Santa Claus comin' to town isn't Milwaukee's favorite visitor; it has to be the Bucs, who are an early Christmas gift every visit to Miller Park.
The Brew Crew was up 4-0 after five hitters, and 6-0 after three frames. Pittsburgh banged out five runs on five extra base knocks (four after two outs) in the fifth - the first time they've done that in an inning since 2004 - to get within one at 6-5.
The Brewers came right back with a two spot in their half, a two out dinger off a Chris Resop hung curve, and that was the KO. They took home a 9-6 win.
Nah, no blow-by-blow for this one; it's too painful to type. Though the Bucs had one good frame, it was still ugly. Milwaukee had three homers, accounting for six of their runs. Pittsburgh gave up a run in the seventh when they forgot how to play throw-and-catch with the baseball. The umps were brutal again; Chris Snyder got the boot today after a beef.
And there was heartbreak. The Pirates scored a run in the ninth and had the bases juiced with one away and the heart of the order lining up to hit, setting up a rally to remember. But Jose Tabata ended it with a 6-4-3 DP. Just another day at Miller Park.
OK, the Brewers are out of the way now. At least today, the Bucs threw a scare into them before the inevitable happened. There's still time to salvage the season. But the starting pitching has to be a concern; the pitchers aren't going very deep and the bullpen is starting to fray.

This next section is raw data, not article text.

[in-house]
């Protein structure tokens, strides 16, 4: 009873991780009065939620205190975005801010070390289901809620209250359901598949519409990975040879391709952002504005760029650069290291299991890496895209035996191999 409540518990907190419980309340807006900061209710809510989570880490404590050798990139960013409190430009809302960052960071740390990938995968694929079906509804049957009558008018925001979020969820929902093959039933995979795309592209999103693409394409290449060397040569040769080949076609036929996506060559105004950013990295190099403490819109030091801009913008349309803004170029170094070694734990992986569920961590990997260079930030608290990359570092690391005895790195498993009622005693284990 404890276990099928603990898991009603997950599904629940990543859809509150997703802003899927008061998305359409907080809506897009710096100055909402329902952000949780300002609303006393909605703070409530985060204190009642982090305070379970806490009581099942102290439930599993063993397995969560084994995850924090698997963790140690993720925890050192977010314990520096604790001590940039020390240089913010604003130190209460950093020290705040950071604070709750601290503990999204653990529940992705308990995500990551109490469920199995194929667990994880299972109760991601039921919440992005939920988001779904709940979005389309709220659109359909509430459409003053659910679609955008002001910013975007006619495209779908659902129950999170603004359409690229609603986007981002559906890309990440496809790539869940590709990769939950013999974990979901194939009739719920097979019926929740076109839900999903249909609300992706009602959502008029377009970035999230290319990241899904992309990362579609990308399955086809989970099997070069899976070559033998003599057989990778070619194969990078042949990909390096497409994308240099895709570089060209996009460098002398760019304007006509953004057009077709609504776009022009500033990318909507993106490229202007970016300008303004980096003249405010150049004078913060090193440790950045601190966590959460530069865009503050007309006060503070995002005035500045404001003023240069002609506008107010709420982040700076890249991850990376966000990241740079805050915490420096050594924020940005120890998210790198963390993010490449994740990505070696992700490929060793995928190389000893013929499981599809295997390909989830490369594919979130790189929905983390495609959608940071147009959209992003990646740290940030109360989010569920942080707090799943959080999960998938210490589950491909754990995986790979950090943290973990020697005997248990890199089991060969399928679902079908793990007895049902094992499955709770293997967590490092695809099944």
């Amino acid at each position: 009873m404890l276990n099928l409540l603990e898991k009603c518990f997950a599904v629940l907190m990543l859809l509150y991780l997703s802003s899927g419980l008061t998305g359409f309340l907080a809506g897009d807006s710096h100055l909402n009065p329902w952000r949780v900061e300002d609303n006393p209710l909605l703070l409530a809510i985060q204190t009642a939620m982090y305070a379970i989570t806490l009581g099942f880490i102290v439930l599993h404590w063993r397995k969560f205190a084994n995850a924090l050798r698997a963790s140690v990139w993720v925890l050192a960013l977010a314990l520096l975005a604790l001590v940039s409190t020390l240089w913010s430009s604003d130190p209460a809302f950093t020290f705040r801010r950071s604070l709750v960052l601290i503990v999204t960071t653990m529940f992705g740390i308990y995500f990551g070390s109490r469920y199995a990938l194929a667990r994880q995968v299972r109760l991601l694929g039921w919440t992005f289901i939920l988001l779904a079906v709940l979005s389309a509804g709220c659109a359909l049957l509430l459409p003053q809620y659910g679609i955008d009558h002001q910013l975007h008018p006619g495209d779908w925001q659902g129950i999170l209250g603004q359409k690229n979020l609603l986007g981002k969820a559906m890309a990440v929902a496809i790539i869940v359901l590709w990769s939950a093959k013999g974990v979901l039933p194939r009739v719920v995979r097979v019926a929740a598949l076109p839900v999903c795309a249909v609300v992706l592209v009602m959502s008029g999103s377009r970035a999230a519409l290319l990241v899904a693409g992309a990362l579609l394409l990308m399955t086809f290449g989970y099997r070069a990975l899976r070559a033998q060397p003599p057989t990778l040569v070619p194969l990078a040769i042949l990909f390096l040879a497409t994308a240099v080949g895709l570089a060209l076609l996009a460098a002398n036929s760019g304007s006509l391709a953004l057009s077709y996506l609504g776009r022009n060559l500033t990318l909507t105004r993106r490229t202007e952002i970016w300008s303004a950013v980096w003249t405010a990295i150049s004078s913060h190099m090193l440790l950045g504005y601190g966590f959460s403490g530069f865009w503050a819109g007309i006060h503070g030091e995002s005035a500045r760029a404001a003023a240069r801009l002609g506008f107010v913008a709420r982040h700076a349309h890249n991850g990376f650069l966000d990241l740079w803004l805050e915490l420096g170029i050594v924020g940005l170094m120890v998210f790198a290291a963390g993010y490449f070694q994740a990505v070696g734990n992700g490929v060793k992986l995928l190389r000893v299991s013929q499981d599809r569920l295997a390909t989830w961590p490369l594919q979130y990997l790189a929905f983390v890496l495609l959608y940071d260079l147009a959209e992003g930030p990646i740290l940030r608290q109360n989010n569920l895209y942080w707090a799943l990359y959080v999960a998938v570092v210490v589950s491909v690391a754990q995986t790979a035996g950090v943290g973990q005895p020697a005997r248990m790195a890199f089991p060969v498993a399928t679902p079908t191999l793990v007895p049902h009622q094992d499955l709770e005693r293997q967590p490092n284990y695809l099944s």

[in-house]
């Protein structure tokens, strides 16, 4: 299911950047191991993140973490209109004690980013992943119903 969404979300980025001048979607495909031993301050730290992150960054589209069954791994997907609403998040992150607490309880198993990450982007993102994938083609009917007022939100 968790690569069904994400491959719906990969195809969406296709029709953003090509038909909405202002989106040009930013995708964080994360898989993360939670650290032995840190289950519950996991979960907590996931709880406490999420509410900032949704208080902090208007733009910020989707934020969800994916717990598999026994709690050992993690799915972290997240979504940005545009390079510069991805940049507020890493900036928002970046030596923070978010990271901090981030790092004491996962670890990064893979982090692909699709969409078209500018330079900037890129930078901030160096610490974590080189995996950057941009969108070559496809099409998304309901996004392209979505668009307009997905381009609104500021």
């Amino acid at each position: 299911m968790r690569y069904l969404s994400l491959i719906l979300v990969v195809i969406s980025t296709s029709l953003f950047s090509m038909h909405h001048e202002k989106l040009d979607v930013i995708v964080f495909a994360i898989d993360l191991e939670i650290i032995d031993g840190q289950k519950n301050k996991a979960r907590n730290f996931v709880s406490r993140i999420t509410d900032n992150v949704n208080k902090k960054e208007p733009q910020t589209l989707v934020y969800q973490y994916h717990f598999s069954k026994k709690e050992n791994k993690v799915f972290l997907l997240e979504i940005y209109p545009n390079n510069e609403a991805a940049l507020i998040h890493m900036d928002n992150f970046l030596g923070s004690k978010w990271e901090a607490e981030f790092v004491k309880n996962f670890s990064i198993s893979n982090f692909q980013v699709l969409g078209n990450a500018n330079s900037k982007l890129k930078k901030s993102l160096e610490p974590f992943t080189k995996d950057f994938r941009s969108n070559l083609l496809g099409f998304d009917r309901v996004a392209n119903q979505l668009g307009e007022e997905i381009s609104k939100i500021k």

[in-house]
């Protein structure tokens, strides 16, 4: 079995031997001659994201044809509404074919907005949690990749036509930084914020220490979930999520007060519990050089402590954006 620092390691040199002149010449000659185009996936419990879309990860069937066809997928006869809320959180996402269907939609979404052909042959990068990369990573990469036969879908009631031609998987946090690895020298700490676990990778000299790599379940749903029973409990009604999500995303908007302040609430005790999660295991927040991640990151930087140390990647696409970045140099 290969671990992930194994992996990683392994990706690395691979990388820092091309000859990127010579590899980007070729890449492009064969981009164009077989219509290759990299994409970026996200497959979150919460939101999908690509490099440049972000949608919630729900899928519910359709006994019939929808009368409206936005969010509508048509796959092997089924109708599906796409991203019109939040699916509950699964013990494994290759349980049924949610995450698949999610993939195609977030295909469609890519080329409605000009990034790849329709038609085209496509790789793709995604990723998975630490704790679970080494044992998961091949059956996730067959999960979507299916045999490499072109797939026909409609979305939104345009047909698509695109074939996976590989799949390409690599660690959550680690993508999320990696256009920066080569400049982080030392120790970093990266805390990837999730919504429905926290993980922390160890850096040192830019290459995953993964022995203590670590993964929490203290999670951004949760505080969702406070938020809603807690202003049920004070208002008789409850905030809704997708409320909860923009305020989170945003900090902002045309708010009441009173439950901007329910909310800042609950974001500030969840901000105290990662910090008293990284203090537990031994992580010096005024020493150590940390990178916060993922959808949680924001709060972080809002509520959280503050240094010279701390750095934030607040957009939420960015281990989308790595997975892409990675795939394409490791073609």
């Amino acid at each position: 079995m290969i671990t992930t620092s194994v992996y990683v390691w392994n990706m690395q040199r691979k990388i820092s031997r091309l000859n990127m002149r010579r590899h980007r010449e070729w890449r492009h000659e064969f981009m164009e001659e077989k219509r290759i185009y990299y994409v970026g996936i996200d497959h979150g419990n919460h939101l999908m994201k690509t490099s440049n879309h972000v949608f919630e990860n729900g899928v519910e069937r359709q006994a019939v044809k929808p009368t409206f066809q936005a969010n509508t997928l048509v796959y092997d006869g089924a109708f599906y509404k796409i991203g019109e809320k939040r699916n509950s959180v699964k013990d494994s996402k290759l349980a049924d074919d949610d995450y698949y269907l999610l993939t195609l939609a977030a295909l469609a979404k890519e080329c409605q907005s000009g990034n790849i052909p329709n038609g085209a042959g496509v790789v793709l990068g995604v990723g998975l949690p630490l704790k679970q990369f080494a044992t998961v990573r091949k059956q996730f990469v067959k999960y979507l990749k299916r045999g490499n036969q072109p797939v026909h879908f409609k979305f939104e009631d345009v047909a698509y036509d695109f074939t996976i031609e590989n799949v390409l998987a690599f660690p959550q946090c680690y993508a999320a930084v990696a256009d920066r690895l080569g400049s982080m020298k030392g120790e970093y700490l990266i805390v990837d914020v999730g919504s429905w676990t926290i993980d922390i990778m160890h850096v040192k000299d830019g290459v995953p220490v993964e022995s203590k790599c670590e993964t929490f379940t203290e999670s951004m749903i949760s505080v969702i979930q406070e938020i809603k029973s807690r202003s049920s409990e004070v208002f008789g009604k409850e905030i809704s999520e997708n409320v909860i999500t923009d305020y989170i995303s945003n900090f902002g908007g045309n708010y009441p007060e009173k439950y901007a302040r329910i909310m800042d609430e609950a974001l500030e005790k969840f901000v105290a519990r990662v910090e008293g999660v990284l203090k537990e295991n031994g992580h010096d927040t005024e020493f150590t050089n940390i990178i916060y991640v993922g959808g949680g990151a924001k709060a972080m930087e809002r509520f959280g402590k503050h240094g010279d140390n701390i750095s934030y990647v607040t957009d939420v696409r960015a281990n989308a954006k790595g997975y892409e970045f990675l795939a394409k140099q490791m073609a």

The pen has made 124 appearances in 40 games, with 118-1/3 innings of work, just about 1/3 of the total workload. Hurdle has done a good job of spreading the innings, but the starters have to step it up and give the guys in the outfield a blow more than once a week. Opponents are seeing too many long men and not enough back-enders.
Paul Maholm will try to right the ship against John Lannan tomorrow at Washington.
-- The Bucs now have the same record after 40 games as they did last year, 18-22.
-- The Pirates fell to 3-33 at Miller Park since 2007 and have lost nine straight there.
-- The Pirates released LHP Scott Olsen. With the young pitching coming up, he was redundant for Pittsburgh, which signed him solely as insurance in case Charlie Morton didn't pan out in camp. His hammy injury in spring training cost him any chance of making the team, and AAA wasn't really an option. He was either going to be in the show or gone; there are too many young arms knocking at Indy's door to stash him there.